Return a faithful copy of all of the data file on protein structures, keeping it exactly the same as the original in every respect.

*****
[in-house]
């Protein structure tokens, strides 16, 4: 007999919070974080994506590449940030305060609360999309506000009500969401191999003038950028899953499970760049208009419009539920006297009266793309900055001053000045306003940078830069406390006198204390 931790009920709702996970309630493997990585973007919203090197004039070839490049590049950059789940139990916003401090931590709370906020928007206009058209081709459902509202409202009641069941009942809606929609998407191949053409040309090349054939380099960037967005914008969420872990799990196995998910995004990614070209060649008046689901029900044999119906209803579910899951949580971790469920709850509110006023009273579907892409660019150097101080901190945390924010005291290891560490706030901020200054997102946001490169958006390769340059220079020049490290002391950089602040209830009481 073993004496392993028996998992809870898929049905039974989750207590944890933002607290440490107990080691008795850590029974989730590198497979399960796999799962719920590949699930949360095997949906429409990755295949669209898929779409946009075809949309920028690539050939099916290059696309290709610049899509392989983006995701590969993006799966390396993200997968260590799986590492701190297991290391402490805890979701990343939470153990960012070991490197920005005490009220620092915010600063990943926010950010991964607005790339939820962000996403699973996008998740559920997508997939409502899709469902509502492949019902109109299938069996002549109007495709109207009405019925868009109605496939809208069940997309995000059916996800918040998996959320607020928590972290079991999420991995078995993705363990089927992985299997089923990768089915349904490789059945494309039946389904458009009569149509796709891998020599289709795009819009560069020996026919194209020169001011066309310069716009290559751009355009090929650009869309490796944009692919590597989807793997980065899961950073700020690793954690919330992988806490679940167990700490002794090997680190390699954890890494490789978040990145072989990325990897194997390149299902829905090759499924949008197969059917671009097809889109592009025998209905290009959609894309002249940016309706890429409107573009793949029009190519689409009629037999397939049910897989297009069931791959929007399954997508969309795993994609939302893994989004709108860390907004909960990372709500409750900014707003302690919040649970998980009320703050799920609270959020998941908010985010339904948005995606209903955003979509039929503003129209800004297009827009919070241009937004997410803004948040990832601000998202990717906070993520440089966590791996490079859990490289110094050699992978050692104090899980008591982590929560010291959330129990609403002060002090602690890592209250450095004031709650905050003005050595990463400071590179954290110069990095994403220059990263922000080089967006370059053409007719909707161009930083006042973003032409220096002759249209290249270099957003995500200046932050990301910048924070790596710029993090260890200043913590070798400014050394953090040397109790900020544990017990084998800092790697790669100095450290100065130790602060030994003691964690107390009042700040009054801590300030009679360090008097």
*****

[in-house]
């Protein structure tokens, strides 16, 4: 007999919070974080994506590449940030305060609360999309506000009500969401191999003038950028899953499970760049208009419009539920006297009266793309900055001053000045306003940078830069406390006198204390 931790009920709702996970309630493997990585973007919203090197004039070839490049590049950059789940139990916003401090931590709370906020928007206009058209081709459902509202409202009641069941009942809606929609998407191949053409040309090349054939380099960037967005914008969420872990799990196995998910995004990614070209060649008046689901029900044999119906209803579910899951949580971790469920709850509110006023009273579907892409660019150097101080901190945390924010005291290891560490706030901020200054997102946001490169958006390769340059220079020049490290002391950089602040209830009481 073993004496392993028996998992809870898929049905039974989750207590944890933002607290440490107990080691008795850590029974989730590198497979399960796999799962719920590949699930949360095997949906429409990755295949669209898929779409946009075809949309920028690539050939099916290059696309290709610049899509392989983006995701590969993006799966390396993200997968260590799986590492701190297991290391402490805890979701990343939470153990960012070991490197920005005490009220620092915010600063990943926010950010991964607005790339939820962000996403699973996008998740559920997508997939409502899709469902509502492949019902109109299938069996002549109007495709109207009405019925868009109605496939809208069940997309995000059916996800918040998996959320607020928590972290079991999420991995078995993705363990089927992985299997089923990768089915349904490789059945494309039946389904458009009569149509796709891998020599289709795009819009560069020996026919194209020169001011066309310069716009290559751009355009090929650009869309490796944009692919590597989807793997980065899961950073700020690793954690919330992988806490679940167990700490002794090997680190390699954890890494490789978040990145072989990325990897194997390149299902829905090759499924949008197969059917671009097809889109592009025998209905290009959609894309002249940016309706890429409107573009793949029009190519689409009629037999397939049910897989297009069931791959929007399954997508969309795993994609939302893994989004709108860390907004909960990372709500409750900014707003302690919040649970998980009320703050799920609270959020998941908010985010339904948005995606209903955003979509039929503003129209800004297009827009919070241009937004997410803004948040990832601000998202990717906070993520440089966590791996490079859990490289110094050699992978050692104090899980008591982590929560010291959330129990609403002060002090602690890592209250450095004031709650905050003005050595990463400071590179954290110069990095994403220059990263922000080089967006370059053409007719909707161009930083006042973003032409220096002759249209290249270099957003995500200046932050990301910048924070790596710029993090260890200043913590070798400014050394953090040397109790900020544990017990084998800092790697790669100095450290100065130790602060030994003691964690107390009042700040009054801590300030009679360090008097």